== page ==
A health policy goal among some on the left is universal coverage. On the right, the emphasis is often affordable coverage, even if it’s only for some (like those with continuous coverage). The center, in my view, is universal access to affordable coverage. And that just happens to be the best characterization of the main ambition of Obamacare.
Can we justify this ambition with more than its claim to the political center? I think we can. In a new post on the JAMA Forum I articulate a moral argument for universal access to affordable health insurance, borrowing from the work of Daniels, Saloner, and Gelpi and Saloner and Daniels. The starting point is an assertion that we have a moral obligation to protect opportunity, access to health care being one necessary condition for it.
Access to health care is enhanced by health insurance. As Daniels, Saloner, and Gelpi argue, universal health insurance is a means to this end. But it’s not the only way. The key is to recognize that equality of access is not equality of receipt. The authors are not suggesting that we have a moral obligation to ensure that everyone receive the same amount of health care, merely that everyone have the same degree of access to it.
This more modest obligation would be met in a system that does not cover everyone but extends equal opportunity of access to affordable coverage to everyone. That is, equal opportunity to obtain coverage is a necessary condition for equal access to health care, though some may choose not to avail themselves of that care or that coverage. Put another way, if we are morally satisfied with a regime under which people can choose whether to receive care, we ought to be morally satisfied with one under which people can choose whether to obtain coverage for it, so long as there is equal opportunity of access to that coverage and the care it facilitates.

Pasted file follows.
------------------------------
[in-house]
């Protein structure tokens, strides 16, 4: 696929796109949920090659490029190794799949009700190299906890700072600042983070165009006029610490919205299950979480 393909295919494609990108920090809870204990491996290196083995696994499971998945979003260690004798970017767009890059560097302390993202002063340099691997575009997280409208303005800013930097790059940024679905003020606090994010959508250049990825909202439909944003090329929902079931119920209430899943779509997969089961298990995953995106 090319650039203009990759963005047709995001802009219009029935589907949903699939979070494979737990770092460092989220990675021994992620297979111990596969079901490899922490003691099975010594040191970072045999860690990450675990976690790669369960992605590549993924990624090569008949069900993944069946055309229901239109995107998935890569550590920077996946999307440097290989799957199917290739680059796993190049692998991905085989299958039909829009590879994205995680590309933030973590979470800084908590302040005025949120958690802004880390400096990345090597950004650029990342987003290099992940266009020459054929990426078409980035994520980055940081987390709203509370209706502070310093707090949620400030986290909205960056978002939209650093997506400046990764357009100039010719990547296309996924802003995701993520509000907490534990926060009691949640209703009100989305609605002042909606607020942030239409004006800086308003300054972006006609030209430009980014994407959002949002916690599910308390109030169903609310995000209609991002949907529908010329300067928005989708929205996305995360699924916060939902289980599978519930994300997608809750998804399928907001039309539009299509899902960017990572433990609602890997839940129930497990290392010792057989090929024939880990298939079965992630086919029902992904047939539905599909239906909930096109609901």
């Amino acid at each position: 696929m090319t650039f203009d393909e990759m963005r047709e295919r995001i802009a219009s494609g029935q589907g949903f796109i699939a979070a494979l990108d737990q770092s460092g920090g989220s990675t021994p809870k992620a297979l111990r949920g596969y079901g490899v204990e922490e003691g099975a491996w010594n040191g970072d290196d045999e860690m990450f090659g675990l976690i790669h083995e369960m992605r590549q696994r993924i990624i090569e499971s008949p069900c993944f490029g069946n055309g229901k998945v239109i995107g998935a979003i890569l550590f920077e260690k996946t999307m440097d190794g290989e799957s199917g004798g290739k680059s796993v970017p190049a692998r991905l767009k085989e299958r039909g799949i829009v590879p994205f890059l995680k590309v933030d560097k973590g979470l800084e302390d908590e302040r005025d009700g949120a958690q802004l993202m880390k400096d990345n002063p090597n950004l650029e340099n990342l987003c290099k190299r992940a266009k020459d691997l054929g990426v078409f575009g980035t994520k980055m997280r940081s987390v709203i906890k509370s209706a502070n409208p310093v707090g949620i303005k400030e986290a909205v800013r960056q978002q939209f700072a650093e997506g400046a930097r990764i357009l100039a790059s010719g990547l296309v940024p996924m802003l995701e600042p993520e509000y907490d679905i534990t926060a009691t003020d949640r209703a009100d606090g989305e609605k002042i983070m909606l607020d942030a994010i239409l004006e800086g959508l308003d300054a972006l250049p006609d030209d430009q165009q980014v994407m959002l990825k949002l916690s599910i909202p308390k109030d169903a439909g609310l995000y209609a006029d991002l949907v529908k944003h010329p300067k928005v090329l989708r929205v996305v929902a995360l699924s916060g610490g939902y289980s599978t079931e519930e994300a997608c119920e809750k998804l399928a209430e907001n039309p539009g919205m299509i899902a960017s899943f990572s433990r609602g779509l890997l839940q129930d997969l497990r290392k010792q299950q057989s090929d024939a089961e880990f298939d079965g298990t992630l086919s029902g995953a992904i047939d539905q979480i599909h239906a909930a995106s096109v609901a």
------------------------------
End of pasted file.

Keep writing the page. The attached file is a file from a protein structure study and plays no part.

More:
So much for a moral justification of the law’s ambition, what about its actual implementation? Here it fails; universal access to affordable coverage has not been obtained and is not expected to be under the law. Millions of poor residents in states not expanding Medicaid lack it. And, as Jed Graham of Investor’s Business Daily recently reported, some families covered by exchange plans could face out-of-pocket costs as high as 40%. One can hardly call that affordable.
Obamacare’s ambition may have a reasonable, moral foundation, but it has not fulfilled it. I wrap up the post with some suggestions on how to better align policy with what morality demands of it. Go read the whole thing.